TALLY = 40 FISH, all caught and released

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Start Time: 6:45a

End Time: 11:35a

Air Temp: 77F at trip’s start.

Water Surface Temp: 85.7F

Wind: SSW5-8.

Skies: Skies were fair and cloudless.

Moody, Just Moody!! 41 Fish, Stillhouse Hollow Fishing Guide’s Report, 24 July 2012

This morning I fished with cousins Zach (10 years old) and Reese (14 years old), the grandsons of Elaine W. of Fort Worth. She’s RV camping at Belton Lake and was kind enough to treat the boys to this day on the water.

We finished our trip with a bang today with 5+ pounds of fish landed in the last 10 minutes, including Reese’s 3.00 lbs. largemouth (above) and Zach’s 2.50 pound channel cat (below).

The fish were a bit “moody” today for whatever reason. We got on a strong bite right off the bat; it lasted about 40 minutes and then there wasn’t a fish to be found where just minutes prior there was wolfpack after wolfpack of 3-10 fish each just about everywhere we looked.

So, we had to hit several areas today to put together the catch that we did and, although we tried on two separate occasions to exploit some congregated fish near bottom, those fish would have none of it. If we weren’t downrigging, we weren’t getting bit — it was as simple as that.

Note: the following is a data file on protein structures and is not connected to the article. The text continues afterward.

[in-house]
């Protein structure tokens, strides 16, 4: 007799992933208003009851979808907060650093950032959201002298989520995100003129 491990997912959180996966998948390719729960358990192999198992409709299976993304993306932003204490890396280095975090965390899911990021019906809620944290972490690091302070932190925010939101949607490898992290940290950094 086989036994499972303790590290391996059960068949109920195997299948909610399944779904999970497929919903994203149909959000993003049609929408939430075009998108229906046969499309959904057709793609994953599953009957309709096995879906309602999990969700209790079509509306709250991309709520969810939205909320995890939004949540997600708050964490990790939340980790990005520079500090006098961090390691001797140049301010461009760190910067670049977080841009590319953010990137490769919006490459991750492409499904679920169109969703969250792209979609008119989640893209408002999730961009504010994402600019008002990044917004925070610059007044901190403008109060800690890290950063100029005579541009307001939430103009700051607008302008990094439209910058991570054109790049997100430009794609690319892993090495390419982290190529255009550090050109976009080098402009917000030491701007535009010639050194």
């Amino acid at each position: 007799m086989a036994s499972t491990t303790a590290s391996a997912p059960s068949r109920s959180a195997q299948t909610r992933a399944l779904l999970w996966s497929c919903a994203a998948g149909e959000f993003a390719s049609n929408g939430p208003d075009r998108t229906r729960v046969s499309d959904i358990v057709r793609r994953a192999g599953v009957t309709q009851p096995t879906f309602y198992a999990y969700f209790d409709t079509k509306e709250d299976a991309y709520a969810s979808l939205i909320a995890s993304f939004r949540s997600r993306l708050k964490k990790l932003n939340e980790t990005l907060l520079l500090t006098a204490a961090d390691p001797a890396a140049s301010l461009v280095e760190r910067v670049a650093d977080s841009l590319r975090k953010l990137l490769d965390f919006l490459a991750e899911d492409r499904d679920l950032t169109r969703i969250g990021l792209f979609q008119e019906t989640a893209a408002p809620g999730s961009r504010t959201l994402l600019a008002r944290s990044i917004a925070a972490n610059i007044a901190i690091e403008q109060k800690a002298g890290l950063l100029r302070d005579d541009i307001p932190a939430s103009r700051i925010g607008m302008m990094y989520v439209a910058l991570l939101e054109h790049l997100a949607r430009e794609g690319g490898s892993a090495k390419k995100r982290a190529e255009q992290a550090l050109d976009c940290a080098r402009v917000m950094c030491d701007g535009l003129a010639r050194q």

So, with 4 full hours of practice, the boys both became darn good downrig riggers today, each learning how far back and how far down to set their baits based on sonar readings, how to “clip in”, how to adjust the drag for lowering baits and then how to adjust the drag once the baits were set — pretty technical stuff, actually.

We encountered significant concentrations of fish at Areas 1103, 476, 459, 1113, and 644/1114. A look at the map clearly showed me these fish were all interested in the same kind of bottom topography. This gives me clues as to what to look for elsewhere should I have to go hunting for them again before long on another “moody” day.

This was a trip of superlatives for the boys. They each caught the biggest fish they’d ever caught, and they each caught the most fish they’d ever caught on a trip. Up until this trip most of their efforts have been from the shore off of “Crappie Point” on Navarro Mills lake.

The boys were a pleasure to have on board and, from what I understand, greased the skids for their brothers to be able to go out with me next week!

TALLY = 41 FISH, all caught and released

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Start Time: 6:45a

End Time: 10:45a

Air Temp: 76F at trip’s start.

Water Surface Temp: 87.1F

Wind: SSW7-12.

Skies: Skies were hazy and ~65% cloudy.

Eddie’s First Fish!! 21 Fish, Stillhouse Fishing Guide’s Report, 22 July 2012

This morning I fished with Ed T. of Hutto, TX, and his 5 year old son, Eddie. We were in pursuit of the first fish of Eddie’s life !!

Eddie, very capably assisted by his dad, caught 21 fish today, including the first fish of his life!!